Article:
My favourite café in the village was closed, so I just carried on towards Mitton with its three inns, a hall and a medieval church which I’ve mentioned before. A fisherman was casting in the Ribble with proud Pendle in the background.
Medieval church and Mitton Great Hall.
Talking of fishing, the last time I passed this way the Three Fishes was closed but in recent months it has had a makeover and reopened under Michelin-starred chef Nigel Haworth. He is hoping to make it the best pub restaurant in the area, judging from the prices, I won’t be visiting soon.
The road ahead gave a rather disheartening view of Longridge Fell, my next objective. But first I crossed Lower Hodder Bridge with Cromwell’s Bridge adjacent, you can’t pass it without another photograph. This was the lowest point of the ride and I now had to climb 600 ft back up onto the fell, steady was the word. Once up there, I had a switchback ride all the way back into Longridge and a hot bath to ease my aches.
Kemple End, Longridge Fell.
Longridge beyond the reservoir.
A couple of extras –
Whilst I was climbing up the fell earlier, I had passed the well-known Pinfold Cross. This is what I wrote last time – The Pinfold Cross is a memorial to a former servant at Stonyhurst College and fiddler, James Wells. It was erected in 1834 at Stockbridge after he died in a quarry accident. On the front is inscribed the legend, ‘WATCH, FOR YOU KNOW NOT THE DAY NOR HOUR.’ Above this is written, ‘OFT EVENINGS GLAD MAKE MORNINGS SAD’. On the left is ‘PRAY FOR THE SOUL OF JAMES WELLS’ and on the right, ‘DIED FEB. 12TH, 1834′.
This is one of a series of crosses associated with Stonyhurst College whose grounds I have mainly skirted today. I did pass one of their gates and had time to ponder the school’s sign.I suppose times have changed and most primary schools now have a pre-school section. It is said that it helps children integrate better and prepare them for the learning experience to come. Oh! And it also provides a baby sitting service for busy parents out at work. What stuck me most was the 3-year-old reference. I couldn’t get it out of my mind and I imagined all these little children being abandoned at the school each day, God forbid if they were boarders. I’m sure it is not as bad as that and the toddlers have a great time.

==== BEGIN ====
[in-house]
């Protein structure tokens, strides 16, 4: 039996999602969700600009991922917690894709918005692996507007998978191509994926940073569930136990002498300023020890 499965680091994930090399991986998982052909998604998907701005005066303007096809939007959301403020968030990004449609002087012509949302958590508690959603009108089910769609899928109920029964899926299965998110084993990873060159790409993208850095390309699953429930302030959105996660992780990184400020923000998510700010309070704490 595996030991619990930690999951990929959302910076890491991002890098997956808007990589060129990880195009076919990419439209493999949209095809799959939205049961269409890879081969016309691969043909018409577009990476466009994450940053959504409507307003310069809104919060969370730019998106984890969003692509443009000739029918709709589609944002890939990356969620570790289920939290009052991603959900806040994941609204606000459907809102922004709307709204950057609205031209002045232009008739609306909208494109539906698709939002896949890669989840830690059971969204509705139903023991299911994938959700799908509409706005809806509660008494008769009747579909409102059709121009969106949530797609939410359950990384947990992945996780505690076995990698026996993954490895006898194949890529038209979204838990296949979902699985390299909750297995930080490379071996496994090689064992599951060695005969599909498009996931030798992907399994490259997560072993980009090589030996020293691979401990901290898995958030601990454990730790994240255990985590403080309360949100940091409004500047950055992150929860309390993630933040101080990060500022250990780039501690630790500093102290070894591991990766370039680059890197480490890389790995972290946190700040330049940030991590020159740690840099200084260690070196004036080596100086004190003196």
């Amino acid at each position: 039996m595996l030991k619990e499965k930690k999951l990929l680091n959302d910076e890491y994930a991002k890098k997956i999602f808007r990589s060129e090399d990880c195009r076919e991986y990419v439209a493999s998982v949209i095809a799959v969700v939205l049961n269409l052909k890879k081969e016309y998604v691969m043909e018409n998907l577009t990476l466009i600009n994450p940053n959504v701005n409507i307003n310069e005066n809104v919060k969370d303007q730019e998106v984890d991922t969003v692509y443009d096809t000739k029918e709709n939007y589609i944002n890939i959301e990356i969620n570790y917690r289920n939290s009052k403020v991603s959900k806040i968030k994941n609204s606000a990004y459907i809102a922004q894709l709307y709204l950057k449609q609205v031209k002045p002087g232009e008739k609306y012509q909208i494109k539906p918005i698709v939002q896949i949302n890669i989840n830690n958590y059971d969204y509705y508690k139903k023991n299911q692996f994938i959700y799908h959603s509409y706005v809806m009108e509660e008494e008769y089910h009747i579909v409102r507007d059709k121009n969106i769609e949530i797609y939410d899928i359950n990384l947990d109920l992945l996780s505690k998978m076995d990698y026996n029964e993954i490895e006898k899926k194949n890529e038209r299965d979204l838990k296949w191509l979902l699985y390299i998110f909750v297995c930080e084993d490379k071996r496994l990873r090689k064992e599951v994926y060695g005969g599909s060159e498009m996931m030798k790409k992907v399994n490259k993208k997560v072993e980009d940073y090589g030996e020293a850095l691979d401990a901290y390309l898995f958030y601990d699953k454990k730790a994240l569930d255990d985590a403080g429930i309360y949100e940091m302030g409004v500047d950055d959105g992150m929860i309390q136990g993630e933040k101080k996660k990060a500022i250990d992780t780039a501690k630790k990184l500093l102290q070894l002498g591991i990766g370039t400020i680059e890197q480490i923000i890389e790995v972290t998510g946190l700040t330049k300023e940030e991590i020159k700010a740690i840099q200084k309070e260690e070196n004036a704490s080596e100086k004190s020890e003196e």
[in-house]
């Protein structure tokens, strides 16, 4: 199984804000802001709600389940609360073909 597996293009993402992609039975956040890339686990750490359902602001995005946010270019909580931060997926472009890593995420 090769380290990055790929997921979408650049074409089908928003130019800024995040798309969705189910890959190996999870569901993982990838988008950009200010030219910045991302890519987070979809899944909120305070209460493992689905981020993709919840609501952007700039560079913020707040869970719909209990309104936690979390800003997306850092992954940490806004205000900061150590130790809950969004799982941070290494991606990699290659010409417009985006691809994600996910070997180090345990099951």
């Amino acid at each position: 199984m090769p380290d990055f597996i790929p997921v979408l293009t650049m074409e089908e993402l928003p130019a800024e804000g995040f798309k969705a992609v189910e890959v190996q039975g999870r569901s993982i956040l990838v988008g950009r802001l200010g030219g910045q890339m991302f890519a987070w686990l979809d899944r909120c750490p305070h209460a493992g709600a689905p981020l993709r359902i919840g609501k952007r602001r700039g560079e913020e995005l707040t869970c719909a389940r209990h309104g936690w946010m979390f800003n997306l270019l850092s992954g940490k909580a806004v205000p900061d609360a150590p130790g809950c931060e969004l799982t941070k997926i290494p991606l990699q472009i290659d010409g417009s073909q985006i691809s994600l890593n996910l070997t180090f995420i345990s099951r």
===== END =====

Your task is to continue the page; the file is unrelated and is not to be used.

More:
Lily Allen, whom you may not be acquainted with, wrote a song expressing her own child’s anxiety left at home whilst Mum sang around the world. We have to be careful how we nourish our young offspring. Needless to say, I was humming the tune for the rest of the ride. Here is a version of this touching song where she is accompanied by Jules Holland – I’m only three.
Today was one of those days; not a drop of wind, easy walking and hardly anybody about. I seemed in a trance as I wandered around a familiar easy circuit. Hands in pockets walking. I was alert to birdsong and the tinkling of the becks coming off Pendle Hill. No planes disturbed the sky. This is excellent Lancashire limestone country, and I was in no rush to pass through it, in fact I was happy to wander at will in search of new discoveries. Time stood still in this bygone landscape while the sun shone but slowly the day turned to grey.